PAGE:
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Netflix's new number one movie is a must for true crime fans

This latest Netflix number one brings up questions of consent, race, power and more

Netflix's new number one movie is a must for true crime fans
Andrew Williams
21 June 2024

Netflix has a new number one film in the US, and it’s a must-watch for fans of true crime docs.

Tell Them You Love Me is a documentary, the story of Anna Stubblefield and Derrick Johnson, a non-verbal man with cerebral palsy.

Stubblefield is a University professor who offered to help Johnson communicate, but begins a sexual relationship with the man. Johnson’s mother says he is not capable of consent, and accuses the Ethics professor of sexual assault.

This strange tale begins in 2011, and ends in a trial recounted in Tell Them You Love Me.

One accusation is Stubblefield manipulates the man using a the method she employs to supposedly help him communicate, a keyboard.

It has shot to the number spot over the the US. The only bad news is it’s only available in the US and Canada on Netflix at the moment.

“I came to this story originally via a New York Times article, maybe 10 years ago, and I was riveted by it,” says Tell Them You Love Me executive producer Louis Theroux. Yep, him from all those classic documentaries.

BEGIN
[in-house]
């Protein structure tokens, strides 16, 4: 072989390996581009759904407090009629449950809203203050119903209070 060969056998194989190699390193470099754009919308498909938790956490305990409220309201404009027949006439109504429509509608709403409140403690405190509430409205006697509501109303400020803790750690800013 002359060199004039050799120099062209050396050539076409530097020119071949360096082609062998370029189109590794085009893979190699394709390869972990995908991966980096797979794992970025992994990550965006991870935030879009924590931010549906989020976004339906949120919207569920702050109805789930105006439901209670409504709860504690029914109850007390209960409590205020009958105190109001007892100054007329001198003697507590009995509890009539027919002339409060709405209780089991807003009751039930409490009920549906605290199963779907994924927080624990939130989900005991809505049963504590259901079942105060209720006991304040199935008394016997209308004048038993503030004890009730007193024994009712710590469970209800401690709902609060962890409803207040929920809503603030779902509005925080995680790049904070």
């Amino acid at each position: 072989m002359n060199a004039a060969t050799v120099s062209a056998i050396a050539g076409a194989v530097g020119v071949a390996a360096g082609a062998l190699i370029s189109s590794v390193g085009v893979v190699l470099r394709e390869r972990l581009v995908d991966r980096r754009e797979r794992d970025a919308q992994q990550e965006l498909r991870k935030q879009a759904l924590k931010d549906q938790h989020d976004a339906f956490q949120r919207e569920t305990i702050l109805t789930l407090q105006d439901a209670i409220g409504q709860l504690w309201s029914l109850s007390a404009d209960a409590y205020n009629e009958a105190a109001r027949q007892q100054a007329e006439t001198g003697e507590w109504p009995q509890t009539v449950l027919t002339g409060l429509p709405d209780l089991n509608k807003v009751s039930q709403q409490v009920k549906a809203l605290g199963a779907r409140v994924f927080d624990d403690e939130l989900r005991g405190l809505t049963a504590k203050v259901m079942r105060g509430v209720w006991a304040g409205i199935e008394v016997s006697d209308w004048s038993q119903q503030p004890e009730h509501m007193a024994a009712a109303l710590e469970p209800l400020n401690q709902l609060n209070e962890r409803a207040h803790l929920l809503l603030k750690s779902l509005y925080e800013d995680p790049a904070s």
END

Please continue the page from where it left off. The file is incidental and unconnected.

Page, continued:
“It sat on the fault lines of so many big social questions — around race, sexuality, and, yes, disability.”

The film was directed by Nick August-Perna, who co-directed a 2021 film about the opioid crisis called The Oxy Kingpins.

Tell Them You Love Me picked up solid reviews at its original release earlier in 2024.

The Evening Standard gave it a 4/5 score, calling it “a breath of fresh air that feels genuinely balanced and intellectually curious.”

The Guardian, too, gave Tell Them You Love Me a 4/5 score, saying it’s “a hard watch, but it is also a vital one.”

It includes interviews with plenty of the key figures in this eye-opening story, including Derrick Johnson’s mother and brother, and Anna Stubblefield herself. At roughly 104 minutes this one is no drawn-out slog either.